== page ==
Gotta Name’em All: an Experimental Study on the Sound Symbolism of Pokémon Names in Brazilian Portuguese

Abstract

Sound-symbolic patterns which relate to the perception of size were found to motivate the behavior of English and Japanese speakers in the naming of pre- and post-evolution Pokémon. The current study builds from this finding and investigates which sound-symbolic association speakers of Brazilian Portuguese (BP) employ to name Pokémon characters. Results from 3 experiments show that vowel quality, phonological length and voiced obstruents, usually used to signal differences in size, are used to signal differences in evolution; however, the effects of voiced obstruents are not identical to what was previously observed in the behavior of Japanese speakers. We argue that although there is a universal sound symbolism associated with these sounds and the perception of largeness, its manifestation differs cross-linguistically. To the best of our knowledge, this is one the first experimental research to investigate sound symbolism and the perception of size in BP.

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Fig. 1
Fig. 2

Notes

  1. 1.

    Starr et al. (2018) did not report any finding for these variables.

  2. 2.

    When a Pokémon undergoes evolution, size is not the only change it experiences: it becomes stronger, faster, and sometimes its looks becomes more aggressive (see Fig. 1). Of all these changing features, size is the one that can be visually perceived and can clearly show that two related Pokémon are the pre and post-evolution version of the same character. In our study, we made this difference even more striking by making the pictures of post-evolution Pokémon characters larger (“Materials and Procedures” section). For this reason, we take any effect that shows a correlation between sound and evolutionary status to be at least partially grounded on the size of these characters.

  3. 3.

    https://t0t0mo.jimdo.com/. The pictures were used in the experiment with the permission of the artist.

  4. 4.

    Our referees for the first experiment were the second and the fourth co-author of this paper, and an undergraduate student at the UFRN English Language program.

  5. 5.

    As we mentioned, these studies are independent and differ in their methodology. The corpus for the study in Japanese was comprised of texts published in newspapers, while the study in BP used a dictionary. We use their results here to present an estimative of frequency for the voiced obstruents in these languages, but a thorough investigation of this issue would require a new and more balanced cross-linguistic corpus study.

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Acknowledgements

We would like to thank Matheus Mafra for his work on the first and second experiments described in this paper. We are also grateful to Ms. toto-mame for allowing us to use her pictures for the current experiments. This project is partially supported by the JSPS grant #17K13448.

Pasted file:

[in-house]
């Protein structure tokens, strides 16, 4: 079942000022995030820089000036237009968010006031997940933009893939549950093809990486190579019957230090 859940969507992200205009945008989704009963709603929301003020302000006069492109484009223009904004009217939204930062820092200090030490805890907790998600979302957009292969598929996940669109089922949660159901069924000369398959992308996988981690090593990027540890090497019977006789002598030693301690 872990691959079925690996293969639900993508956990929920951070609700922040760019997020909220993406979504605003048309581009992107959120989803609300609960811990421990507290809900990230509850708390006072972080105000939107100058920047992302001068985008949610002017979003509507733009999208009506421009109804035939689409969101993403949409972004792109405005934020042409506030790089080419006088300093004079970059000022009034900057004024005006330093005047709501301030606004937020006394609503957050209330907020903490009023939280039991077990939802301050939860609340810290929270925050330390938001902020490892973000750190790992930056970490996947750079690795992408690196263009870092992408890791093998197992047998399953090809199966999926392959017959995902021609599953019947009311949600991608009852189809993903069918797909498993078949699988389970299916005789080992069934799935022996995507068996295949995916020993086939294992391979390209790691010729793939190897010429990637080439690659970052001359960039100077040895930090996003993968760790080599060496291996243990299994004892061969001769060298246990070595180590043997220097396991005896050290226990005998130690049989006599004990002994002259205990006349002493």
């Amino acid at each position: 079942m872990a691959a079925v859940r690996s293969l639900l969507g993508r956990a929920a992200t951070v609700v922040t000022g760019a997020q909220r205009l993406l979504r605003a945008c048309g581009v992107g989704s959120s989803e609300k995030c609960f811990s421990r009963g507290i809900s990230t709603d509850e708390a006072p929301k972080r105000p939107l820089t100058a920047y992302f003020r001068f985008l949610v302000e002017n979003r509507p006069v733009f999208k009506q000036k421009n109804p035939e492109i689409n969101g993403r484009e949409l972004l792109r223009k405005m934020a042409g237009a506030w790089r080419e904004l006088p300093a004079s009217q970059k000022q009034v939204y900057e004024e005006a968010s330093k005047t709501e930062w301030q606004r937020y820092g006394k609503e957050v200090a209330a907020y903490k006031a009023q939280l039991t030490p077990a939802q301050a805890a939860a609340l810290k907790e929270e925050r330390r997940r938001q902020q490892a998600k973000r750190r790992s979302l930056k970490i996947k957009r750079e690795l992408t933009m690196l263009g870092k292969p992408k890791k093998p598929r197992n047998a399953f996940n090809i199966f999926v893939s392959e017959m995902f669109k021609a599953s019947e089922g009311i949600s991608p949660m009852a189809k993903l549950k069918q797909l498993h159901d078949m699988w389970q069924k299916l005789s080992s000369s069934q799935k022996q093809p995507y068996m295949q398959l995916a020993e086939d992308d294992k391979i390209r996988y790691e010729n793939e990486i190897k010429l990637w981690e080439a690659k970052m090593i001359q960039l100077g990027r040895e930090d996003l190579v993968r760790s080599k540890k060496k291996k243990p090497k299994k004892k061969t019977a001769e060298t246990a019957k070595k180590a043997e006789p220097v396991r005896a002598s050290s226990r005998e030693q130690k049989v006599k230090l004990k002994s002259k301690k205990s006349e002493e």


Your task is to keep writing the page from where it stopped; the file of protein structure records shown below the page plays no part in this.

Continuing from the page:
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Appendices

Appendix A: Names for Experiment 2

Condition 1 Names expected for pre-evolution Pokémons Names expected for post-evolution Pokémons
Pair 1 Rituto Talusso
Pair 2 Rissuke Namusse
Pair 3 Ticero Natecho
Pair 4 Sifupe Kacupe
Pair 5 Mirtelo Nanseno
Pair 6 Sikelo Katerro
Pair 7 Picro Faplo
Pair 8 Rinco Sampo
Pair 9 Nito Lapo
Pair 10 Tinclo Fantro
Condition 2 Names expected for pre-evolution Pokémons Names expected for post-evolution Pokémons
Pair 1 Tinke Pincepe
Pair 2 Pumo Ruchelo
Pair 3 Paina Laipefa
Pair 4 Nutax Tuncecax
Pair 5 Rimpo Nilnurro
Pair 6 Kampa Kalsena
Pair 7 Mape Latuste
Pair 8 Upex Ulepex
Pair 9 Oma Onura
Pair 10 Nifom Rirechom
Condition 3 Names expected for pre-evolution Pokémons Names expected for post-evolution Pokémons
Pair 1 Rilata Dilapa
Pair 2 Miupessa Ziutefa
Pair 3 Ruakel Juachel
Pair 4 Lilnonox Giscomox
Pair 5 Kofole Gotoke
Pair 6 Crepifo Dressimo
Pair 7 Fessuta Denuna
Pair 8 Foama Zoana
Pair 9 Sossepra Domecra
Pair 10 Lompoco Gostoro
Condition 4 Names expected for pre-evolution Pokémons Names expected for post-evolution Pokémons
Pair 1 Pumpocla Durzocla
Pair 2 Fripoma Dribopa
Pair 3 Noporam Bovomam
Pair 4 Secara Vejacha
Pair 5 Namila Babirra
Pair 6 Cenice Bessize
Pair 7 Xitefar Gimevar
Pair 8 Trapena Graceba
Pair 9 Furofo Dupojo
Pair 10 Flofesse Glossebe

Appendix B: Names for Experiment 3

Condition 1 × 0 Names expected for pre-evolution Pokémons Names expected for post-evolution Pokémons
Pair 1 Rilata Dilapa
Pair 2 Miupessa Ziutefa
Pair 3 Ruakel Juachel
Pair 4 Lilnonox Giscomox
Pair 5 Kofole Gotoke
Pair 6 Crepifo Dressimo
Pair 7 Fessuta Denuna
Pair 8 Foama Zoana
Pair 9 Sossepra Domecra
Pair 10 Lompoco Gostoro
Condition 2 × 0 Names expected for pre-evolution Pokémons Names expected for post-evolution Pokémons
Pair 1 Pumpocla Durzocla
Pair 2 Fripoma Dribopa
Pair 3 Noporam Bovomam
Pair 4 Secara Vejacha
Pair 5 Namila Babirra
Pair 6 Cenice Bessize
Pair 7 Xitefar Gimevar
Pair 8 Trapena Graceba
Pair 9 Furofo Dupojo
Pair 10 Flofesse Glossebe
Condition 3 × 0 Names expected for pre-evolution Pokémons Names expected for post-evolution Pokémons
Pair 1 Potula Boduza
Pair 2 Rapomo Zazogo
Pair 3 Funcrema Zungreva
Pair 4 Cunetri Dujedri
Pair 5 Mikepe Zibeve
Pair 6 Flukini Blubiji
Pair 7 Serselo Jervego
Pair 8 Milete Vijebe
Pair 9 Nipriro Didrivo
Pair 10 Rofato Vogazo

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Godoy, M.C., de Souza Filho, N.S., de Souza, J.G.M. et al. Gotta Name’em All: an Experimental Study on the Sound Symbolism of Pokémon Names in Brazilian Portuguese. J Psycholinguist Res 49, 717–740 (2020). https://doi.org/10.1007/s10936-019-09679-2

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Keywords

  • Sound symbolism
  • Brazilian Portuguese
  • Pokémon